See your home as they do: When upgrading or redecorating, it is important to look at your home through the eyes of the buyer. Ask yourself if your collection of thimbles or headless Victorian dolls are things that might attract buyers? A potential buyer might like the area, the price, the floor plan and even the décor, but if they are conservationists, the stuffed moose head mounted on the wall, might make them choose another property where the contents don’t offend them.

You have 7 seconds to make a lasting impression on your buyer – make sure that it’s a good one! I wanted a cool, open look on the ‘living’ level, so I chose 18” porcelain tile, laid on the diagonal, when we moved there. To make the area look bigger, I had them run the porcelain tile all the way out to the edge of the patios, which brought the inside, out. Then I matched a couple of palms on the inside to bring the outside, in.

I created two focal points in our living room, which were the first things the buyer’s saw when they walked in:
1) a tall wrought iron stand, which held a dark red bamboo urn, and
2) a striking original framed abstract oil painting over the mantelpiece which was lit by pin spots (small spotlights) purchased from TJ Maxx for $99 (the frame cost $350, but don’t tell my husband!!). Our colors were neutral except for the reds in the bamboo urn ($25.00 on sale at Pier 1), the painting, scatter cushions and full length curtains that framed the windows. Red is an excellent accent color when you are selling, and I could have sold those curtains again and again! I got them from JC Penney at $69/drop.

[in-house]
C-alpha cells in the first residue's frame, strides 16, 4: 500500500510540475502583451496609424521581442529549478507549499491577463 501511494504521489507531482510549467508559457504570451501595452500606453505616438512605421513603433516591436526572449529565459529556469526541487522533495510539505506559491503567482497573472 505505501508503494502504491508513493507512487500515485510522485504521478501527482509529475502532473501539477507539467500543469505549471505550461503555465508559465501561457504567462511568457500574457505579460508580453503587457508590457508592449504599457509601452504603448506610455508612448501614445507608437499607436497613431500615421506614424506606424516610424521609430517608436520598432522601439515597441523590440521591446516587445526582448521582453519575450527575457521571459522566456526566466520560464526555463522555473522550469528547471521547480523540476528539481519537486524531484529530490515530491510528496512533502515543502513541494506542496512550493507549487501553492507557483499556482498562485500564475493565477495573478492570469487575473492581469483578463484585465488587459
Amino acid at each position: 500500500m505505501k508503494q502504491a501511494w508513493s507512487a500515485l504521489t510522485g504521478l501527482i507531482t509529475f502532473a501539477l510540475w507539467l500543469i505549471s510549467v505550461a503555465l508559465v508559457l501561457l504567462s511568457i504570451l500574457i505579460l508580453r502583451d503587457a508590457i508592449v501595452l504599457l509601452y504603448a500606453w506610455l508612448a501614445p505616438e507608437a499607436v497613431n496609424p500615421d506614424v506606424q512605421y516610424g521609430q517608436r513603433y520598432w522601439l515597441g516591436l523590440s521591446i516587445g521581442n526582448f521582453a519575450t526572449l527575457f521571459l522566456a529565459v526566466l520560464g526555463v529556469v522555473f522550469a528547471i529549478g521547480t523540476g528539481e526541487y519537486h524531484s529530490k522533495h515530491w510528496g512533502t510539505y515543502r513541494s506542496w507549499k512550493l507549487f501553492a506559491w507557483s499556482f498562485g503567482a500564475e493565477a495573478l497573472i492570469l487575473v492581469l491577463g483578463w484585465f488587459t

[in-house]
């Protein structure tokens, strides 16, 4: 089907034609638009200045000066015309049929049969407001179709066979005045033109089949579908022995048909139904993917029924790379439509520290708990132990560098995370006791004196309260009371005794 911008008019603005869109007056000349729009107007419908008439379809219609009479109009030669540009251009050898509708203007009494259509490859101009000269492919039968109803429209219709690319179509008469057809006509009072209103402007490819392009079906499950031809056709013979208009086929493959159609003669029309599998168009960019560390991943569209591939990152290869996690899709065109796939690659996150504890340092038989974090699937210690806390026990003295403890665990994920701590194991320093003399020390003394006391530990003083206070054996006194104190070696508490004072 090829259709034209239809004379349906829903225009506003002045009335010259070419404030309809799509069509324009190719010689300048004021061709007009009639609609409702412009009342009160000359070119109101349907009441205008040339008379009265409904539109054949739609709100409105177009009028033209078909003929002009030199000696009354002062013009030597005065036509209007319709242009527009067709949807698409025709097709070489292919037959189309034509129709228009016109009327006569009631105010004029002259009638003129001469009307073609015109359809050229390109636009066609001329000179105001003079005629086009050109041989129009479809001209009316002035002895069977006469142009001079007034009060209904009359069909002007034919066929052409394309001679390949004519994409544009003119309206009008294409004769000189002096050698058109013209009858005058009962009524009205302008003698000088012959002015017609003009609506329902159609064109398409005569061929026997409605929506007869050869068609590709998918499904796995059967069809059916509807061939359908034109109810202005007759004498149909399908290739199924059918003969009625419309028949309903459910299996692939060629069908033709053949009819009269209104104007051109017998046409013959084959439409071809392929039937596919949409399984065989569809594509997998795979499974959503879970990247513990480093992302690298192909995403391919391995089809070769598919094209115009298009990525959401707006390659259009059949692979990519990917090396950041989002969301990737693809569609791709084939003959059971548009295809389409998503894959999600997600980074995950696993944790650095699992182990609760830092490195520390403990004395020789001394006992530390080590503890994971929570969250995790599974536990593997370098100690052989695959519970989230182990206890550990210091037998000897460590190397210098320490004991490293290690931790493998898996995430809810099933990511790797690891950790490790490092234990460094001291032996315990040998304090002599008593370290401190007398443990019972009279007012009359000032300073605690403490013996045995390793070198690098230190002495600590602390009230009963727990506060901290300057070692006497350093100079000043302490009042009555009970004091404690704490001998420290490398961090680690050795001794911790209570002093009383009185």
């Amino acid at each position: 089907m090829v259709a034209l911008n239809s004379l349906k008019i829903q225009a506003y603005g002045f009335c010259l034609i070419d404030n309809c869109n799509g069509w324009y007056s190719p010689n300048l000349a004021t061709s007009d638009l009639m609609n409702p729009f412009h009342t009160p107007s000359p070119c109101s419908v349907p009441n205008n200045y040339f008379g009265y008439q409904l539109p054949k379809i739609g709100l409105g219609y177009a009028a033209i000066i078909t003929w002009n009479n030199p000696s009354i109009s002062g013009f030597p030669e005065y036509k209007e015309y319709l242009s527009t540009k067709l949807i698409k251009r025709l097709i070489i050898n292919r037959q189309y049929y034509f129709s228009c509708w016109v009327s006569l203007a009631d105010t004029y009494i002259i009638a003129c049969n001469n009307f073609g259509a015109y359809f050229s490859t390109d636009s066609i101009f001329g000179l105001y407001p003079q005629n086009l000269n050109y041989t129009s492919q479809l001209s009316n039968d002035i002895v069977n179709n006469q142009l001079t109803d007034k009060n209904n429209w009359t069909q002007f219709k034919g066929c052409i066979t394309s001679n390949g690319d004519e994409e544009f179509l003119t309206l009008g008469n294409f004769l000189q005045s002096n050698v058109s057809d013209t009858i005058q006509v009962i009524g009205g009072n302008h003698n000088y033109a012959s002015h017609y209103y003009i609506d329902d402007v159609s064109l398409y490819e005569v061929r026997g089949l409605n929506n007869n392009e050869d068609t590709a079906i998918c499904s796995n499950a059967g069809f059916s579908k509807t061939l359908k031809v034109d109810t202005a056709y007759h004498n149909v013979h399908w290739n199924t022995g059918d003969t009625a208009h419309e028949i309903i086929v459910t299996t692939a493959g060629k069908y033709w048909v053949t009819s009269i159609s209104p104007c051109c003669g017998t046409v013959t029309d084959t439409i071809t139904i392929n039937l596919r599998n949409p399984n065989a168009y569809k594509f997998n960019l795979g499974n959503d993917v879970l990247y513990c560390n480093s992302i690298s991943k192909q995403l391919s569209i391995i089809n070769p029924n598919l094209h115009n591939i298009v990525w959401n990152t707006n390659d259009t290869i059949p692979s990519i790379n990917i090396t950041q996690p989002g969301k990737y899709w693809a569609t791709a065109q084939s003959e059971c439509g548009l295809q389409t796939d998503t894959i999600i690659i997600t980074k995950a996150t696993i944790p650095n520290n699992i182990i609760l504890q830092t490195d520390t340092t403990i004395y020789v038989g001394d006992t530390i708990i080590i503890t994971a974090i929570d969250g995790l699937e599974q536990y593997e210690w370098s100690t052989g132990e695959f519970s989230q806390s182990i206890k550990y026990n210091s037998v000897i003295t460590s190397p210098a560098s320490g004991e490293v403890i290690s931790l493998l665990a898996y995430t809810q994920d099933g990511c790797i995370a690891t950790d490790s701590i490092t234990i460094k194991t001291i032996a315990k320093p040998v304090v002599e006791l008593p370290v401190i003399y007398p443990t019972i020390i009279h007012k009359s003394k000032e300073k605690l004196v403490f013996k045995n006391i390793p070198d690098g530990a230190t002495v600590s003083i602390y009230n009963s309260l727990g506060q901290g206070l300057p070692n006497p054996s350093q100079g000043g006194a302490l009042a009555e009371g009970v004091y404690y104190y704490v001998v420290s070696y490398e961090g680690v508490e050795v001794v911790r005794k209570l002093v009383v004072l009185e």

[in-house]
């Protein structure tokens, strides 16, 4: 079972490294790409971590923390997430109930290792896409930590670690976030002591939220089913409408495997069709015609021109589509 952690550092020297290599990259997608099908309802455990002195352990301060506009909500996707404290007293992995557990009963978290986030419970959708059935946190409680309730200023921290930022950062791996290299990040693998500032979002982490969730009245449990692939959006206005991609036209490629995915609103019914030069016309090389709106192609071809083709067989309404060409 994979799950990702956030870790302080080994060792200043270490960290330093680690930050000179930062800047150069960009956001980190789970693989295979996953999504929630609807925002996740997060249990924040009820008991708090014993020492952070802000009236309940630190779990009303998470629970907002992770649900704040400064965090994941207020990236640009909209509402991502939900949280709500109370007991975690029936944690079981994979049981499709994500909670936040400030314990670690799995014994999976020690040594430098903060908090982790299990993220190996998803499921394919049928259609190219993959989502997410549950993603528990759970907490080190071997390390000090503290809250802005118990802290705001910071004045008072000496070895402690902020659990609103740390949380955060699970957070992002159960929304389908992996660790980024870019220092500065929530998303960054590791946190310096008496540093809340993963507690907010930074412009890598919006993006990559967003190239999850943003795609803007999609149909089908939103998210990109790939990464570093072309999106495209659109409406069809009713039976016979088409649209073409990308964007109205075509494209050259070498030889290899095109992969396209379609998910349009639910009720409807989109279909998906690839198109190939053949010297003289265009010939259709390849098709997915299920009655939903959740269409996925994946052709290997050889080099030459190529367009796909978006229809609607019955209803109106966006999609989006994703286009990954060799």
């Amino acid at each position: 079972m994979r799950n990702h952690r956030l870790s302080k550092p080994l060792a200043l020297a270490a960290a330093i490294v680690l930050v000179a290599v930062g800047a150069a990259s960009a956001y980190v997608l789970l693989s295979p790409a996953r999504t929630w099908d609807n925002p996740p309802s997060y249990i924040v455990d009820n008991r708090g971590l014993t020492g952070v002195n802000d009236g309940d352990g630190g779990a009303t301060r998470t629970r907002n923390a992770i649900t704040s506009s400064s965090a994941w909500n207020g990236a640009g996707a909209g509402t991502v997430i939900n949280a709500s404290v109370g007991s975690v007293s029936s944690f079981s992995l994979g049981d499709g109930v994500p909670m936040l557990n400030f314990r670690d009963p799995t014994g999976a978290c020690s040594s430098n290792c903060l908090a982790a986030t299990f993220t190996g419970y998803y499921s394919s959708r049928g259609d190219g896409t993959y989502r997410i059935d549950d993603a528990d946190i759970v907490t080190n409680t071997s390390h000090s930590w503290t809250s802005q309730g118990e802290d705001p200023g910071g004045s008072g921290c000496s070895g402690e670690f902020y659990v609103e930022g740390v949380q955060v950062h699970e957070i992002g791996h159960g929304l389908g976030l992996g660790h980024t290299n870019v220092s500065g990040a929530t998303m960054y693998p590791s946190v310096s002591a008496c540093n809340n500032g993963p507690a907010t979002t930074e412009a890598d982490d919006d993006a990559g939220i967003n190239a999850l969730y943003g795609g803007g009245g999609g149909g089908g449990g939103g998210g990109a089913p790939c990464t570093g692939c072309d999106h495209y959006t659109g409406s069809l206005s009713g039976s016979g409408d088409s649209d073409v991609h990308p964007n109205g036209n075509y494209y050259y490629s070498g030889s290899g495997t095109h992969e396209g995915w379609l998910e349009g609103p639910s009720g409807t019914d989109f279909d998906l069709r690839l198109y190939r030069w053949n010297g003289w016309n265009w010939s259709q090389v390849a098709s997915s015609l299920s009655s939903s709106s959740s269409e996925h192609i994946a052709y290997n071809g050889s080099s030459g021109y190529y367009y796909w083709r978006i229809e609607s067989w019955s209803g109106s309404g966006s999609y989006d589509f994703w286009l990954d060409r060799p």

Allow them to visualize themselves in the property: Now that you have created the minimalist look in your home, your buyer can see the space between the objects, and better visualize their things in the home. The home will also look much bigger. Make sure that walls are painted a neutral color and that bedrooms are not gender specific – it’s hard for the buyer to visualize their football team of sons in flowery pink and lavender ‘girly’ bedrooms! It’s also hard for the buyer to see their things in the house when your home is a rogue’s gallery of three generations of family photographs! Pay special attention to politics and religion – your buyer may not share your views and obvious indicators of this could be a deterrent to your buyer. Seriously…. Would you buy a home from an owner who practiced voodoo and ritual sacrifices? As normal as your views and beliefs are to you, they could be the polar opposite of your buyer!

Closets and garages are part of the home, too! Many sellers do a ‘left arm sweep’ by shoving everything into the closets or packing clutter into the garages. Buyers need to see these areas and at best, an inspector cannot do his job, if these areas are not accessible. Remember: Buyers open closet doors, so if there is something there, that you’d rather they didn’t see (such as underwear), store such items in snap-shut plastic tubs.